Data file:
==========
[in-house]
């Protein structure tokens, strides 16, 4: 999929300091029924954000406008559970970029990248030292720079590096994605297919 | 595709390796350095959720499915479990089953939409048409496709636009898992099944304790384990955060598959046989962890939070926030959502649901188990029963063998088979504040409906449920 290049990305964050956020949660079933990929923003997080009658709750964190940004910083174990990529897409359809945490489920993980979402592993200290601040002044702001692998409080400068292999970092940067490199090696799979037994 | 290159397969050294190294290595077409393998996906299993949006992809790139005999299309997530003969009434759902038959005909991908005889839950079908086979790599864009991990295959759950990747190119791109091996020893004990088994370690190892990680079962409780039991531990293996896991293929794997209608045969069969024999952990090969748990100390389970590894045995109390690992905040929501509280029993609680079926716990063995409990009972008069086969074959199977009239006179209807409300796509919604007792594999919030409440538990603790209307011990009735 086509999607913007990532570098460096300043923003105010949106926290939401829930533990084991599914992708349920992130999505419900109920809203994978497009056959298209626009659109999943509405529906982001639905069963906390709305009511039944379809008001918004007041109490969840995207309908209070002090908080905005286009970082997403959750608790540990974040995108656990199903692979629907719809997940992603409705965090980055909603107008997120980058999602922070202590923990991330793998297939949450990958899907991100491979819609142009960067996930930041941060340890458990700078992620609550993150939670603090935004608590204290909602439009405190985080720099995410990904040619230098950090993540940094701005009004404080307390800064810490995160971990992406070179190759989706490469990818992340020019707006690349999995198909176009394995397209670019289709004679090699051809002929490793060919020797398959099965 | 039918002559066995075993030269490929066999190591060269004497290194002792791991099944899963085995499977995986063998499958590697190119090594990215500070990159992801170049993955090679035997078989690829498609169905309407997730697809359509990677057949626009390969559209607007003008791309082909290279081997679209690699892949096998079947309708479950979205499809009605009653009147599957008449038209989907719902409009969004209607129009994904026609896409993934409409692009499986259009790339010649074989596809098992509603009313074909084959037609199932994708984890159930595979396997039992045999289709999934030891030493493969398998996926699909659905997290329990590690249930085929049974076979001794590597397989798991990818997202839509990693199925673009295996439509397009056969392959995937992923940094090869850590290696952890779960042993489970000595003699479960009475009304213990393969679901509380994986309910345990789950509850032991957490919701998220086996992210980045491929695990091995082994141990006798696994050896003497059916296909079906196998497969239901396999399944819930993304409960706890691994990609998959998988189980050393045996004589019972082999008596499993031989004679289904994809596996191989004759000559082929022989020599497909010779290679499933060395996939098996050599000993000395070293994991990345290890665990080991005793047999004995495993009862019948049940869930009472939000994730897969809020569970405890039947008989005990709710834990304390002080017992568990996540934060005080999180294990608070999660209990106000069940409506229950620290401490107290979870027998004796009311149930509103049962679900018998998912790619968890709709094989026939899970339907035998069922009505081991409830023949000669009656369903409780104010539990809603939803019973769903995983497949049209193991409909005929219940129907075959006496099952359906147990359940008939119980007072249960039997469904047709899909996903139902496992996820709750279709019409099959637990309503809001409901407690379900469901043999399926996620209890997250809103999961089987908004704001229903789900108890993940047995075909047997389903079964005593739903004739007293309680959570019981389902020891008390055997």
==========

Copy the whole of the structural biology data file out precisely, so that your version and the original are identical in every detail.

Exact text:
[in-house]
């Protein structure tokens, strides 16, 4: 999929300091029924954000406008559970970029990248030292720079590096994605297919 | 595709390796350095959720499915479990089953939409048409496709636009898992099944304790384990955060598959046989962890939070926030959502649901188990029963063998088979504040409906449920 290049990305964050956020949660079933990929923003997080009658709750964190940004910083174990990529897409359809945490489920993980979402592993200290601040002044702001692998409080400068292999970092940067490199090696799979037994 | 290159397969050294190294290595077409393998996906299993949006992809790139005999299309997530003969009434759902038959005909991908005889839950079908086979790599864009991990295959759950990747190119791109091996020893004990088994370690190892990680079962409780039991531990293996896991293929794997209608045969069969024999952990090969748990100390389970590894045995109390690992905040929501509280029993609680079926716990063995409990009972008069086969074959199977009239006179209807409300796509919604007792594999919030409440538990603790209307011990009735 086509999607913007990532570098460096300043923003105010949106926290939401829930533990084991599914992708349920992130999505419900109920809203994978497009056959298209626009659109999943509405529906982001639905069963906390709305009511039944379809008001918004007041109490969840995207309908209070002090908080905005286009970082997403959750608790540990974040995108656990199903692979629907719809997940992603409705965090980055909603107008997120980058999602922070202590923990991330793998297939949450990958899907991100491979819609142009960067996930930041941060340890458990700078992620609550993150939670603090935004608590204290909602439009405190985080720099995410990904040619230098950090993540940094701005009004404080307390800064810490995160971990992406070179190759989706490469990818992340020019707006690349999995198909176009394995397209670019289709004679090699051809002929490793060919020797398959099965 | 039918002559066995075993030269490929066999190591060269004497290194002792791991099944899963085995499977995986063998499958590697190119090594990215500070990159992801170049993955090679035997078989690829498609169905309407997730697809359509990677057949626009390969559209607007003008791309082909290279081997679209690699892949096998079947309708479950979205499809009605009653009147599957008449038209989907719902409009969004209607129009994904026609896409993934409409692009499986259009790339010649074989596809098992509603009313074909084959037609199932994708984890159930595979396997039992045999289709999934030891030493493969398998996926699909659905997290329990590690249930085929049974076979001794590597397989798991990818997202839509990693199925673009295996439509397009056969392959995937992923940094090869850590290696952890779960042993489970000595003699479960009475009304213990393969679901509380994986309910345990789950509850032991957490919701998220086996992210980045491929695990091995082994141990006798696994050896003497059916296909079906196998497969239901396999399944819930993304409960706890691994990609998959998988189980050393045996004589019972082999008596499993031989004679289904994809596996191989004759000559082929022989020599497909010779290679499933060395996939098996050599000993000395070293994991990345290890665990080991005793047999004995495993009862019948049940869930009472939000994730897969809020569970405890039947008989005990709710834990304390002080017992568990996540934060005080999180294990608070999660209990106000069940409506229950620290401490107290979870027998004796009311149930509103049962679900018998998912790619968890709709094989026939899970339907035998069922009505081991409830023949000669009656369903409780104010539990809603939803019973769903995983497949049209193991409909005929219940129907075959006496099952359906147990359940008939119980007072249960039997469904047709899909996903139902496992996820709750279709019409099959637990309503809001409901407690379900469901043999399926996620209890997250809103999961089987908004704001229903789900108890993940047995075909047997389903079964005593739903004739007293309680959570019981389902020891008390055997």